Hotel Carmichael is going to cost a lot more than originally projected.
Construction of the 122-room boutique hotel – a public private partnership between the City of Carmel and developer Pedcor – is estimated to cost $58.5 million, which is 46 percent higher than the $40 million price tag in late 2017, when the Carmel City Council approved the sale of $18 million in bonds to help finance it. The city closed on a $25.5 million loan to cover the rest of the project in April 2019, bringing its total funding to $43.5 million at that time.
The steep increase is the result of rising construction costs, labor shortages, tariffs and a saturated market, according to Carmel Redevelopment Commission Executive Director Henry Mestetsky.
“Construction costs of luxury hotels blew up 37 percent since the estimates of when we were bidding things out,” Mestetsky said.
According to information from HVS Global Hospitality Services, a consulting firm that provides services to the hospitality industry, compiled by Shiel Sexton, Hotel Carmichael’s construction manager, the national average cost per hotel room has risen from $550,500 in 2016-17 to a projected $850,000 for 2019-20, a 54 percent jump.
The city’s new cost estimates for Hotel Carmichael are $41.9 million for construction, $3 million for the land and $13.5 million for soft costs. Construction is on schedule for a May opening in advance of the International Making Cities Livable conference’s Indiana debut.
The CRC is planning to cover the $15 million difference in several ways and expects to receive approximately $12 million back from hotel revenues.
The CRC will mortgage the office space in the James Building – which also houses the Booth Tarkington Civic Theatre – for $6 million. It will also mortgage Monon Square – which the City of Carmel purchased in 2018 – for $2.3 million. Mestetsky said lease payments from tenants in the James Building and Monon Square are enough to cover interest payments on both mortgages, although some funds from the mortgages will also be set aside for that purpose. Neither site had an existing mortgage.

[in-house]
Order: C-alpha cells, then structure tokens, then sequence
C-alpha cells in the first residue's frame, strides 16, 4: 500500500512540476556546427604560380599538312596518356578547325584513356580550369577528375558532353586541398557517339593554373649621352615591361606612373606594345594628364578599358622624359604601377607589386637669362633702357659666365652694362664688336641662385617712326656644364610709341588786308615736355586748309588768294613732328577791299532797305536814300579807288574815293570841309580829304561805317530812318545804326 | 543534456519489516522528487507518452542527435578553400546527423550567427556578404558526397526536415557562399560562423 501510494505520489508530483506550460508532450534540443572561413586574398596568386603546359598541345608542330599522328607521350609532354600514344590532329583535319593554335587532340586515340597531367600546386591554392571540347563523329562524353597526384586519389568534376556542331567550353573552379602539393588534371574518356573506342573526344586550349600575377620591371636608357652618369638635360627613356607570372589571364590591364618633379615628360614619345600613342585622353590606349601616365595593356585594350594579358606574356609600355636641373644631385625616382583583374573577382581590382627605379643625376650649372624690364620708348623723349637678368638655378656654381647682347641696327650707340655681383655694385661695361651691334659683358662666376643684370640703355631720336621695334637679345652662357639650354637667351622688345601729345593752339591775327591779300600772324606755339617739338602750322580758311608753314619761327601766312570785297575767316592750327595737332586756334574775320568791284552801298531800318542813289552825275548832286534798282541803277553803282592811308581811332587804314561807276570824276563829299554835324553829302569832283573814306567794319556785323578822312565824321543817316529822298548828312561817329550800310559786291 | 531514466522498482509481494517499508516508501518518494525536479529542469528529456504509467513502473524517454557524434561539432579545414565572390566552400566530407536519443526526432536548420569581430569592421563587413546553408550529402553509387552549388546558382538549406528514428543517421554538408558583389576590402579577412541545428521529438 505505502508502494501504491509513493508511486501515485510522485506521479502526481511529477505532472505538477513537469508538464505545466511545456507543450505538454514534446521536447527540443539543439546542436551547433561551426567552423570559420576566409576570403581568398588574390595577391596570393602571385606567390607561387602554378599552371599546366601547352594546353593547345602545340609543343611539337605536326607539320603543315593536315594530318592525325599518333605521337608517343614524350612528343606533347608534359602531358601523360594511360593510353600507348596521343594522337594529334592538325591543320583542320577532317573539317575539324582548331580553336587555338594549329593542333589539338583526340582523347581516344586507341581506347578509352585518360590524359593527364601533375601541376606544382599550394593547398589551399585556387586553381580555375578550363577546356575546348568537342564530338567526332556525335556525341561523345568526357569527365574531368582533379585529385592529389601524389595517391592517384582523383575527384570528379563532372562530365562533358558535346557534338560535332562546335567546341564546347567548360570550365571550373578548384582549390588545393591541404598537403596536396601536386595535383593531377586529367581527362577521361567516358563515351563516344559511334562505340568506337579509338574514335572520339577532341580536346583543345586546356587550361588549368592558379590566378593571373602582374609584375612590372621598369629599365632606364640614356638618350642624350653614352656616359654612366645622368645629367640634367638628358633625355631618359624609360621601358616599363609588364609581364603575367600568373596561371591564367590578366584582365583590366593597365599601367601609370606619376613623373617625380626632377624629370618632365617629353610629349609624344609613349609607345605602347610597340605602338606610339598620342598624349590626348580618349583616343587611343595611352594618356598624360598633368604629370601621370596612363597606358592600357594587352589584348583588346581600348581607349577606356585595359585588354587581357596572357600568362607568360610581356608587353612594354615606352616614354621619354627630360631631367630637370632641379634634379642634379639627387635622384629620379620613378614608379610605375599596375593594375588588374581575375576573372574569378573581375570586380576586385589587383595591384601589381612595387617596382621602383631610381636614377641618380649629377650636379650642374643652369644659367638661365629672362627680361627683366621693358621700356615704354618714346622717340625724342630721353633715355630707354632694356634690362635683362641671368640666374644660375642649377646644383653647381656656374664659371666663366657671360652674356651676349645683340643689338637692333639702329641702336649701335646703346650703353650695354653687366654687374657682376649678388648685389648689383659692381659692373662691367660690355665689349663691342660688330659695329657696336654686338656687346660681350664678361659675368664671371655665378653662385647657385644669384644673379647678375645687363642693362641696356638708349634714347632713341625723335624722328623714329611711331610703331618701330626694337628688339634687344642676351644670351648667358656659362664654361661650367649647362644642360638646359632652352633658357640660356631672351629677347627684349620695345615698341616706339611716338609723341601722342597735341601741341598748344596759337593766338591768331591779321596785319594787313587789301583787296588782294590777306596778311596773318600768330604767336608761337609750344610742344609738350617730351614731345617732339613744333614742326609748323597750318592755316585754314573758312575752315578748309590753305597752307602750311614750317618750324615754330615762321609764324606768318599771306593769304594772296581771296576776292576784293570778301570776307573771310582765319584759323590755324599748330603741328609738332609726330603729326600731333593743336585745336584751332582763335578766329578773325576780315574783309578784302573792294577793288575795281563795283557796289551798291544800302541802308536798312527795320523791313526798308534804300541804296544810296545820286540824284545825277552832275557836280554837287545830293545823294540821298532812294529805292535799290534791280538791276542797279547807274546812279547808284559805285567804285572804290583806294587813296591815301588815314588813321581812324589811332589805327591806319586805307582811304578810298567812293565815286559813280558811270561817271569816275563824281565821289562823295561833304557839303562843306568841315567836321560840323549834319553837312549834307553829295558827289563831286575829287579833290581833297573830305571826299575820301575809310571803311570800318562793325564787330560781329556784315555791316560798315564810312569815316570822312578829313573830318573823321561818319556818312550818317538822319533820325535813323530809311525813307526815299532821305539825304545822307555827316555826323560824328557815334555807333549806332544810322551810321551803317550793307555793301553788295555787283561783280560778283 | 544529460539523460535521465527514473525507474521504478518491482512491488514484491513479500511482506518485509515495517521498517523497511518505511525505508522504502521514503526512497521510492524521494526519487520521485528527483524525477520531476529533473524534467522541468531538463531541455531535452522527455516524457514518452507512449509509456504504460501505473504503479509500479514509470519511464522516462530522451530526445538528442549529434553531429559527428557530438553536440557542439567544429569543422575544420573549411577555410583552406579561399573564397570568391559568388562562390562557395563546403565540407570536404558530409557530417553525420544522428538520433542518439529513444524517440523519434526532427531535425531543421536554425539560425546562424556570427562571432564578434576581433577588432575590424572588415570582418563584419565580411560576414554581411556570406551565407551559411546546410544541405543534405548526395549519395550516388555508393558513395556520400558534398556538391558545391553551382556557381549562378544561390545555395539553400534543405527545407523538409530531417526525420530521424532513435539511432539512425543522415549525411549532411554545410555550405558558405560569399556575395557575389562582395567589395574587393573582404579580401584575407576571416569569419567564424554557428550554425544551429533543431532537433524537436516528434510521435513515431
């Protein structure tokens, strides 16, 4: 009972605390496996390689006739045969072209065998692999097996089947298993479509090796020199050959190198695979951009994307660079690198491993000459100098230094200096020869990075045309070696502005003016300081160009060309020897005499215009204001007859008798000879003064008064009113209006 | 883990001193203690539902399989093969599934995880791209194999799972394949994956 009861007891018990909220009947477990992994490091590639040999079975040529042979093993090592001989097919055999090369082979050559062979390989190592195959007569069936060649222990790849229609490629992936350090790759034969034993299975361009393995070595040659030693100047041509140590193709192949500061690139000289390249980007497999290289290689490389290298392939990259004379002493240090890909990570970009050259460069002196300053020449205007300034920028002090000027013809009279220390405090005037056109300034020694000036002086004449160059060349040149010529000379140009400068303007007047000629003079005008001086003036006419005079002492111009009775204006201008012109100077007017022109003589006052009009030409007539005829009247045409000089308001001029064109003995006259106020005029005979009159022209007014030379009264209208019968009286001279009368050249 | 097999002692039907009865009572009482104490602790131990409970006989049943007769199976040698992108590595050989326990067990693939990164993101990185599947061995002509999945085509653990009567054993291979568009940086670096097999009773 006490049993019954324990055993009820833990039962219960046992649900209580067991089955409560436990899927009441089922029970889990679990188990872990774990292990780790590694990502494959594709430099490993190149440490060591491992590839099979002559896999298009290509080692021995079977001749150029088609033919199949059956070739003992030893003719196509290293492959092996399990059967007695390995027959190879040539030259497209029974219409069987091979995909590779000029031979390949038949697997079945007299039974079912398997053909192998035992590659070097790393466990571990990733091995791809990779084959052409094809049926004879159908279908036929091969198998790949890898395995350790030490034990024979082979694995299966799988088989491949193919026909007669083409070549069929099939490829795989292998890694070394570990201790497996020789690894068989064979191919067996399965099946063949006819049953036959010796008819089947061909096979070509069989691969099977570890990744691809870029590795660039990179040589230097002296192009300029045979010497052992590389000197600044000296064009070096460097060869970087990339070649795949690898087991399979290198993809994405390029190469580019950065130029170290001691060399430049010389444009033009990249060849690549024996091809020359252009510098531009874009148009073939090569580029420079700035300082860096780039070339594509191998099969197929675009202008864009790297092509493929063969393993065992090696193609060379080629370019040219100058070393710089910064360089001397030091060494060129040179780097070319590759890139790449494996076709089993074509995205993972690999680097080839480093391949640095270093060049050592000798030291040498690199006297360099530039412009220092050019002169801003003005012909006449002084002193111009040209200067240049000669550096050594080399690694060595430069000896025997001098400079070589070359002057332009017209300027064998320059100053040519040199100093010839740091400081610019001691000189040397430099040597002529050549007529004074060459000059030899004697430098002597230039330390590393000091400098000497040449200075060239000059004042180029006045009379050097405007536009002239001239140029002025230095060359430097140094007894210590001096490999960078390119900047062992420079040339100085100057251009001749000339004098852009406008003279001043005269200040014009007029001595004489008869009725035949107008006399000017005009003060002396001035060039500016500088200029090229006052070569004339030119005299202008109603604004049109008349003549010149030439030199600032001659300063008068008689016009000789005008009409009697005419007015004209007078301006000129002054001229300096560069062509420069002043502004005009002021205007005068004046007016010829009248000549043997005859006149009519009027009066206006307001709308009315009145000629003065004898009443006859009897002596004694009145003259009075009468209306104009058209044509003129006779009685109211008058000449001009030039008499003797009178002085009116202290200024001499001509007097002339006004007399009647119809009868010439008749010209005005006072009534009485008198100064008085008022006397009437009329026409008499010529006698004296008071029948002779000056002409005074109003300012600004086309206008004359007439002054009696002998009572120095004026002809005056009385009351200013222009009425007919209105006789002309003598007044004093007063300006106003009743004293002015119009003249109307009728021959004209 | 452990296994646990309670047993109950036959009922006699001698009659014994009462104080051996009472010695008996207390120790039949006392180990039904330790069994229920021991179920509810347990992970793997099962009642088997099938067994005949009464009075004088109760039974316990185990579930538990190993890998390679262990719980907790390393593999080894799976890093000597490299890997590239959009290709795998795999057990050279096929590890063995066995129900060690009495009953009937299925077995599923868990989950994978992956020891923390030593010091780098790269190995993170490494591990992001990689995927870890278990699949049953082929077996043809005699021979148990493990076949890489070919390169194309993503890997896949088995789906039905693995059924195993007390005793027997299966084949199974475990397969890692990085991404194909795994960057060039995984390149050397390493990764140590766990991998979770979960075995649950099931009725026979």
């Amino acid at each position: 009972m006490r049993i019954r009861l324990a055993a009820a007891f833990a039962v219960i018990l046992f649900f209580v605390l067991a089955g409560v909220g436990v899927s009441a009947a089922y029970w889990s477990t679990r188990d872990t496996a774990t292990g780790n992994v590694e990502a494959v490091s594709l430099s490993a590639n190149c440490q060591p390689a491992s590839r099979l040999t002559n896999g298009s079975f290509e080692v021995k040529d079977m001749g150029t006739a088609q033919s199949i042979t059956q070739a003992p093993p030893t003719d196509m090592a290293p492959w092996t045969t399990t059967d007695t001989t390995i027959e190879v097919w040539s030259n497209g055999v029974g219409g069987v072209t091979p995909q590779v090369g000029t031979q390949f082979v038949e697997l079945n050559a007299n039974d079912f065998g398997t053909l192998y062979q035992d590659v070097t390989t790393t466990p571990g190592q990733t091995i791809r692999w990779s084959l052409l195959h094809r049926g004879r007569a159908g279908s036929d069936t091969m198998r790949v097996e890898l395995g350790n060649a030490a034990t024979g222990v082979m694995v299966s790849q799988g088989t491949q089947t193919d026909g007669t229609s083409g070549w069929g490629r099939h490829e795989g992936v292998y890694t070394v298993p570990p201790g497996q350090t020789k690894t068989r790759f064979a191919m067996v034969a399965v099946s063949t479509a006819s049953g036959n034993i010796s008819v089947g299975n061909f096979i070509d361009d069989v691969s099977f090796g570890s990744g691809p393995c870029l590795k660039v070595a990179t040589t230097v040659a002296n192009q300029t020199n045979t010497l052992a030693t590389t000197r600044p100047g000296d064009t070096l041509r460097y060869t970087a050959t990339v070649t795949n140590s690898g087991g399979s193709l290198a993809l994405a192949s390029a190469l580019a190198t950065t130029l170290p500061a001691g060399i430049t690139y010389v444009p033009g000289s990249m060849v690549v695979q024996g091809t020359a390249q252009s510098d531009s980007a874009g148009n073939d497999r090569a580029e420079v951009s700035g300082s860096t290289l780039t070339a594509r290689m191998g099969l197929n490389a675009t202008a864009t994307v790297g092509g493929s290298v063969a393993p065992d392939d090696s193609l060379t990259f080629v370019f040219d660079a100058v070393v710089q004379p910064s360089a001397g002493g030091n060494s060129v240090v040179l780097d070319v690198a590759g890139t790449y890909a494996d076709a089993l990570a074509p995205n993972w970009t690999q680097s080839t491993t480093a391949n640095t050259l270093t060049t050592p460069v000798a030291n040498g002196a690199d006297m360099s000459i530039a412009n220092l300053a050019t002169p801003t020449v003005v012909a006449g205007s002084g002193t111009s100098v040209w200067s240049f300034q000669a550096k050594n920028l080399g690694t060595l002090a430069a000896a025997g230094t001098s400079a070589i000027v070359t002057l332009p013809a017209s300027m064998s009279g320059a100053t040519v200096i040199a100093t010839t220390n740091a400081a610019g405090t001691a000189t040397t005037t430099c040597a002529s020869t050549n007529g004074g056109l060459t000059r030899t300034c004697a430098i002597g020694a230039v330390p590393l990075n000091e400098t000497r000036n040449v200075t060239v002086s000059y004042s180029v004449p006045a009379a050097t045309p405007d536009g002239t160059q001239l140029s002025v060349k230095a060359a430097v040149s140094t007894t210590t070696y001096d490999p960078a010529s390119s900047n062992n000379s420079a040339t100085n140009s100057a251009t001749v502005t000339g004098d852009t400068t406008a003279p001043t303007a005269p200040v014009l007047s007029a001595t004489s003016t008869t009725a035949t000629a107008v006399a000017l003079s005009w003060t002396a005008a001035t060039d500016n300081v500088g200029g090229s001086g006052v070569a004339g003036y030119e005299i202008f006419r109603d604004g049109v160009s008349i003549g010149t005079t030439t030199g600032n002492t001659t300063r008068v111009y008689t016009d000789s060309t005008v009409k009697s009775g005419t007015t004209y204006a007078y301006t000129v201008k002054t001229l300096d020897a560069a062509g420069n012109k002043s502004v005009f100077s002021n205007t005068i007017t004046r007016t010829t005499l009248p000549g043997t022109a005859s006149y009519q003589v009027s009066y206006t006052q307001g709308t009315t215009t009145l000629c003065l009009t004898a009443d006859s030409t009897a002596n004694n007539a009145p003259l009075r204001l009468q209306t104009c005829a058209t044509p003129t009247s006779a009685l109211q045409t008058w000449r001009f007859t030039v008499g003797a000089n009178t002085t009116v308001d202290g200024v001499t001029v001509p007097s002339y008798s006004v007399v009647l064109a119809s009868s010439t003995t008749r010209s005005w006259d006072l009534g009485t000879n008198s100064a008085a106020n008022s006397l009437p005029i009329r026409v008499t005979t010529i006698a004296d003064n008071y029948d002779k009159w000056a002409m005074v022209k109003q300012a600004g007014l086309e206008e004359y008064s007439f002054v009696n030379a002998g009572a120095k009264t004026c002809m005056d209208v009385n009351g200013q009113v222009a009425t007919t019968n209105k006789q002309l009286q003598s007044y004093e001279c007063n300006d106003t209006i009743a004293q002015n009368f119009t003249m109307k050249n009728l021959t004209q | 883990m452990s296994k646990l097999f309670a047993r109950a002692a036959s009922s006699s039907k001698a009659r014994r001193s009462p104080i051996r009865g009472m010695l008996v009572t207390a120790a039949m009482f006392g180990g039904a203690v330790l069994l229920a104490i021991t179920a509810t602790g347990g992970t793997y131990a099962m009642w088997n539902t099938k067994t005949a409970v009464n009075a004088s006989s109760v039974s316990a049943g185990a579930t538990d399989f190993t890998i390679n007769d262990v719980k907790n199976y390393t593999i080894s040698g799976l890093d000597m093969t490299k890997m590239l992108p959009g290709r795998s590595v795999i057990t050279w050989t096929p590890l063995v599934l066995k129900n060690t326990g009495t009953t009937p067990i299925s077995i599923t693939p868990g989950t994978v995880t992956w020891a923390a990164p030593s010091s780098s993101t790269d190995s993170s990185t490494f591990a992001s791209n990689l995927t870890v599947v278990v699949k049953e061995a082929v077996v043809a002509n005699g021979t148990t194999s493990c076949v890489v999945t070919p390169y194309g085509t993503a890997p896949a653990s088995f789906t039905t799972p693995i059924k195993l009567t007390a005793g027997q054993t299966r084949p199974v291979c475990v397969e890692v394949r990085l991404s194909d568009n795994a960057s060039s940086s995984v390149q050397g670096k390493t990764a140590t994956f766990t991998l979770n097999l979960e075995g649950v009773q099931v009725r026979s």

Rents from tenants in the James Building are typically collected by the Carmel City Center Community Development Corp. to help cover lease payments for arts organizations in the Arts & Design District. Mestetsky said the CRC will make payments for the arts leases until hotel revenues pay off the mortgage.
Mortgaging Monon Square isn’t expected to alter the future of the site, which is expected to be redeveloped in the coming years.
“The rents for Monon Square were not being used to do anything,” Mestetsky said. “It was being collected by the CRC while we ensure the tenants stay as long as they can (while we) come up with a plan for Monon Square.”
The CRC has also identified $4.7 million in its operating budget and $2 million from a 2016 tax increment financing bond to help cover the difference.
Besides the CRC, Pedcor is expected to feel the biggest impact, as it will only receive approximately 8 percent of hotel profits as long as they are being used to repay $12.5 million to the CRC. Mestetsky said he expects that to equate to approximately $100,000 annually through 2028. Previously, Pedcor was set to receive 34 percent of hotel profits for its first 10 years and 50 percent thereafter.
“Companies don’t do deals like that,” Mestetsky said. “We’re all sacrificing and adjusting to market realities.”
Current has reached out to Pedcor for comment.
Mestetsky said the project team looked for cost savings as they saw construction costs increase. For example, they decided to use a shingled roof rather than a slate one and selected porcelain instead of marble for the floor. At the same time, they sought to maintain a certain level of quality.
“At a certain point there are changes that should not happen,” Mestetsky said. “One of the potential changes was to go with all carpet. We did not choose to go with carpet in the lobby. It was not the right choice for a hotel like this.”
Mestetsky said the additional $15 million for the hotel will not affect tax rates, nor will the hotel’s performance.
“Nothing related to hotel operations has any effect on the repayment of this money,” he said. “All the money put into the hotel is being repaid from sources totally unrelated to hotel operation, regardless of how well the hotel does there is no risk to the taxpayers.”